Compressor Water


Compressor water can be a problem. For anyone that's ever used a compressor for any length of time, they know that the process of compressing air generates water. Lots of water. Here is information about why compressors generate water!

What's the big deal with compressor water; water that the pump has forced into the compressor tank and through there into into your compressed air lines, anyhow?

Fish Eyes Is One Compressor
       Water Problem


You will know the answer to that if you have sprayed fish eyes onto your paint project from a compressed air paint gun. Water exiting the gun with the air / paint spray lands on the surface of the object being painted, and prevents the paint from adhering. That leaves the characteristic paint-free dot ~ a "fish eye" is the term the industry calls this problem!

The image is an example of what fish-eyes can do to a paint job.


image of fish eyes on paint job

Not that having to refinish your paint job isn't a big enough problem, but what else does water do? Here are more problems created by water in your compressed air lines.

If you've had a chance to look at the other pages relating to water in your compressed air lines, you have a good understanding now of where the water comes from, and what it can do to your compressed air systems. Water can be a real problem for the compressed air user.

Getting Water Out!


The process of air preparation and de-watering your compressed air is a continuum. By that I mean that you can have bone dry and pristinely clean air for every application in your workshop or plant and spend a fortune getting the air that way.

Yet there's not much point in spending the money necessary in preparing your compressed air to that level of dryness and cleanliness if your application does not require it.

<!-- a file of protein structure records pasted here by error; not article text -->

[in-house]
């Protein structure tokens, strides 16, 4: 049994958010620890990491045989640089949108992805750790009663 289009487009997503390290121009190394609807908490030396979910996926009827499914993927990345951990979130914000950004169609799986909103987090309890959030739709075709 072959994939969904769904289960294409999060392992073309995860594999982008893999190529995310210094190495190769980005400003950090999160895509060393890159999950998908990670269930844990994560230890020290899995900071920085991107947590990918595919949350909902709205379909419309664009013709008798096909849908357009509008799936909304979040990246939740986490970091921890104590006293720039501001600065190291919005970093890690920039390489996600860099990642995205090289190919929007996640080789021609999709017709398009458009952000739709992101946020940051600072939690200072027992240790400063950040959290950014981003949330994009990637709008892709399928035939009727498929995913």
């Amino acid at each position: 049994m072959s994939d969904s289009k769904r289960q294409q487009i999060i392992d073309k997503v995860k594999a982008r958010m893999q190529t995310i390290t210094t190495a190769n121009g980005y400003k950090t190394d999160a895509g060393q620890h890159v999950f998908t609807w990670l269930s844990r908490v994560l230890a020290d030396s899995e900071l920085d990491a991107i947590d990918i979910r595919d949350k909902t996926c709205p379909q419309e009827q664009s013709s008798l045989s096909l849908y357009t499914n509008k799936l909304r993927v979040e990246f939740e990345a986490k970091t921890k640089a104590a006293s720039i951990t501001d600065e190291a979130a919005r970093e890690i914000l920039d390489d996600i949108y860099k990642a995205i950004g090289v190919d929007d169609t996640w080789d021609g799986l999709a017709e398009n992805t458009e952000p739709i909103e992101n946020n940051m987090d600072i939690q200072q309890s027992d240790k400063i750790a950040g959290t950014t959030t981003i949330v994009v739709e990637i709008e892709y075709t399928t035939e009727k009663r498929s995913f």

You Decide How Much Treatment


Decide for yourself (or let your compressed air applications decide for you) how dry and clean your compressed air has to be, and only use the financial resources and equipment to get your air to that level. This will save you money!

Draining the receiver and modifications to how the receiver(s) are installed can help remove water at the source. Sensible plumbing of your compressed air supply lines can resolve a lot of the problems with compressor generated water. Here is more information on compressed air treatment through good plumbing.

Now, if you have installed your air mains sensibly, and you have ensured that your compressor receiver(s) are being drained regularly, and you still have a water problem at your end application, it is time to take compressed air treatment up a notch by adding some more equipment designed with the express purpose of ridding your compressed air of water in vapour or free water form.

This page has information on aftercoolers and refrigerant dryers used to remove water from the air stream.

So far, on this page, or the links from this page, we've talked about:

  • Where water in your compressed air system comes from
  • Problems that this water causes
  • Corrective and simple plumbing ideas to help reduce water in the compressed air system
  • Aftercoolers
  • Refrigerant dryers
Now. there's another level of compressed air drying you can move up to when you need absolutely "bone dry air". Here is information about desiccant dryers, to make your compressed air dessert dry.

Before you start on the journey to improving the quality of your compressed air through air treatment, you absolutely need to know your clean, dry air destination. How clean, how dry, how pristine does your compressed air supply have to be?

Do you need instrument quality air for the whole plant or do just certain areas need highly treated air, and most a basic level of water removal?

Thousands upon thousands of dollars can be spent to purchase air preparation equipment and even more will be spent on the energy costs to power that equipment. You do not have to spend the money if your application doesn't demand air of that quality!

Did you know that...

"Typically for a 1000 SCFM compressed air system, (nominal 250 HP) the annual volume of Condensate is about 80,000 gallons"

Source: www.filtramax.com